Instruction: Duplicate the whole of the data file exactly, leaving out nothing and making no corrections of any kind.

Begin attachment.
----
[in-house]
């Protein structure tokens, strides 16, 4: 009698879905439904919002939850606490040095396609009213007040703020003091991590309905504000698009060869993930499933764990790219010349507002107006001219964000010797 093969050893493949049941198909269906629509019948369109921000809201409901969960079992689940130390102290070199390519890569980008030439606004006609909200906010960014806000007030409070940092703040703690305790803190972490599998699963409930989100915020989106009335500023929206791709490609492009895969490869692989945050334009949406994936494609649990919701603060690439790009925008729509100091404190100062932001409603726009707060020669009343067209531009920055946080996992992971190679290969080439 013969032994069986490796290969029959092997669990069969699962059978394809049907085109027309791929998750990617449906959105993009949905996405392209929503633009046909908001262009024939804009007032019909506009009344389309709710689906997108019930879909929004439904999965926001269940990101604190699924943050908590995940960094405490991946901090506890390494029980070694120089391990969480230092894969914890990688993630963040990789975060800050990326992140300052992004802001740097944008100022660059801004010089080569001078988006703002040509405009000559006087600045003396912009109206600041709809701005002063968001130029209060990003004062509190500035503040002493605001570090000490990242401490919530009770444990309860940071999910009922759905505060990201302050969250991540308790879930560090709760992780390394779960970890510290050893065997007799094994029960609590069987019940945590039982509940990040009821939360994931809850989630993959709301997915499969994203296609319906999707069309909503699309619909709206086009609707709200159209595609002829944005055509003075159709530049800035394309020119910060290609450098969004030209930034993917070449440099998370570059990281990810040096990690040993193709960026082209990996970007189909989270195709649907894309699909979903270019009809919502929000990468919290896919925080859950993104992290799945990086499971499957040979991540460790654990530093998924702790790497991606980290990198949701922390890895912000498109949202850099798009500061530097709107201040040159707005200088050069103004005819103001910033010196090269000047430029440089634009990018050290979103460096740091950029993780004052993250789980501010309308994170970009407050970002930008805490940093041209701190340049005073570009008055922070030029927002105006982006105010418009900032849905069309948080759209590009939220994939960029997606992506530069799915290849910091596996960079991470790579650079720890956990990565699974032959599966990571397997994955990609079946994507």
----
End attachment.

[in-house]
């Protein structure tokens, strides 16, 4: 009698879905439904919002939850606490040095396609009213007040703020003091991590309905504000698009060869993930499933764990790219010349507002107006001219964000010797 093969050893493949049941198909269906629509019948369109921000809201409901969960079992689940130390102290070199390519890569980008030439606004006609909200906010960014806000007030409070940092703040703690305790803190972490599998699963409930989100915020989106009335500023929206791709490609492009895969490869692989945050334009949406994936494609649990919701603060690439790009925008729509100091404190100062932001409603726009707060020669009343067209531009920055946080996992992971190679290969080439 013969032994069986490796290969029959092997669990069969699962059978394809049907085109027309791929998750990617449906959105993009949905996405392209929503633009046909908001262009024939804009007032019909506009009344389309709710689906997108019930879909929004439904999965926001269940990101604190699924943050908590995940960094405490991946901090506890390494029980070694120089391990969480230092894969914890990688993630963040990789975060800050990326992140300052992004802001740097944008100022660059801004010089080569001078988006703002040509405009000559006087600045003396912009109206600041709809701005002063968001130029209060990003004062509190500035503040002493605001570090000490990242401490919530009770444990309860940071999910009922759905505060990201302050969250991540308790879930560090709760992780390394779960970890510290050893065997007799094994029960609590069987019940945590039982509940990040009821939360994931809850989630993959709301997915499969994203296609319906999707069309909503699309619909709206086009609707709200159209595609002829944005055509003075159709530049800035394309020119910060290609450098969004030209930034993917070449440099998370570059990281990810040096990690040993193709960026082209990996970007189909989270195709649907894309699909979903270019009809919502929000990468919290896919925080859950993104992290799945990086499971499957040979991540460790654990530093998924702790790497991606980290990198949701922390890895912000498109949202850099798009500061530097709107201040040159707005200088050069103004005819103001910033010196090269000047430029440089634009990018050290979103460096740091950029993780004052993250789980501010309308994170970009407050970002930008805490940093041209701190340049005073570009008055922070030029927002105006982006105010418009900032849905069309948080759209590009939220994939960029997606992506530069799915290849910091596996960079991470790579650079720890956990990565699974032959599966990571397997994955990609079946994507």